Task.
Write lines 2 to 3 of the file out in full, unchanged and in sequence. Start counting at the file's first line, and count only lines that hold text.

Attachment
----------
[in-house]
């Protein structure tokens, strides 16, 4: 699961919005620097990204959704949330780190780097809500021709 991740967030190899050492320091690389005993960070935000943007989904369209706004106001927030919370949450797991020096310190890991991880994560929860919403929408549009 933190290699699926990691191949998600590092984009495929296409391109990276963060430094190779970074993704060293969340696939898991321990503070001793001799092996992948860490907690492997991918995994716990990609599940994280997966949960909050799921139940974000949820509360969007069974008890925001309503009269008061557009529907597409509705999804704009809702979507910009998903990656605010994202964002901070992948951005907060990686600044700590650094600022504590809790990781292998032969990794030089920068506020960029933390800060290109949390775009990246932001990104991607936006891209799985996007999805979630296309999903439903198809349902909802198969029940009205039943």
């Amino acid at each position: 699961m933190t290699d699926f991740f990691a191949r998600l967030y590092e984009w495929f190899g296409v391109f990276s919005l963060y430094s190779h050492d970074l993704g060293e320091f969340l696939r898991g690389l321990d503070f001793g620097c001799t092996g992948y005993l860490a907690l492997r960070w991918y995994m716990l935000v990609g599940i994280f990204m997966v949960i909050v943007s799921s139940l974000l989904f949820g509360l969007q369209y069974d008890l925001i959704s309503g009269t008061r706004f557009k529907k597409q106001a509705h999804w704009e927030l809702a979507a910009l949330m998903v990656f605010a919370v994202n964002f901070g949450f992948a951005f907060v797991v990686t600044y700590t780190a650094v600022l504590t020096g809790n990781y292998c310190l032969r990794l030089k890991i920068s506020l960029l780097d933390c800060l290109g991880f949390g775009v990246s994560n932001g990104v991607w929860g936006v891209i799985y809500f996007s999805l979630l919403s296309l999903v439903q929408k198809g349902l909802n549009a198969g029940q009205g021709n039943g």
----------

């Protein structure tokens, strides 16, 4: 699961919005620097990204959704949330780190780097809500021709 991740967030190899050492320091690389005993960070935000943007989904369209706004106001927030919370949450797991020096310190890991991880994560929860919403929408549009 933190290699699926990691191949998600590092984009495929296409391109990276963060430094190779970074993704060293969340696939898991321990503070001793001799092996992948860490907690492997991918995994716990990609599940994280997966949960909050799921139940974000949820509360969007069974008890925001309503009269008061557009529907597409509705999804704009809702979507910009998903990656605010994202964002901070992948951005907060990686600044700590650094600022504590809790990781292998032969990794030089920068506020960029933390800060290109949390775009990246932001990104991607936006891209799985996007999805979630296309999903439903198809349902909802198969029940009205039943």
């Amino acid at each position: 699961m933190t290699d699926f991740f990691a191949r998600l967030y590092e984009w495929f190899g296409v391109f990276s919005l963060y430094s190779h050492d970074l993704g060293e320091f969340l696939r898991g690389l321990d503070f001793g620097c001799t092996g992948y005993l860490a907690l492997r960070w991918y995994m716990l935000v990609g599940i994280f990204m997966v949960i909050v943007s799921s139940l974000l989904f949820g509360l969007q369209y069974d008890l925001i959704s309503g009269t008061r706004f557009k529907k597409q106001a509705h999804w704009e927030l809702a979507a910009l949330m998903v990656f605010a919370v994202n964002f901070g949450f992948a951005f907060v797991v990686t600044y700590t780190a650094v600022l504590t020096g809790n990781y292998c310190l032969r990794l030089k890991i920068s506020l960029l780097d933390c800060l290109g991880f949390g775009v990246s994560n932001g990104v991607w929860g936006v891209i799985y809500f996007s999805l979630l919403s296309l999903v439903q929408k198809g349902l909802n549009a198969g029940q009205g021709n039943g």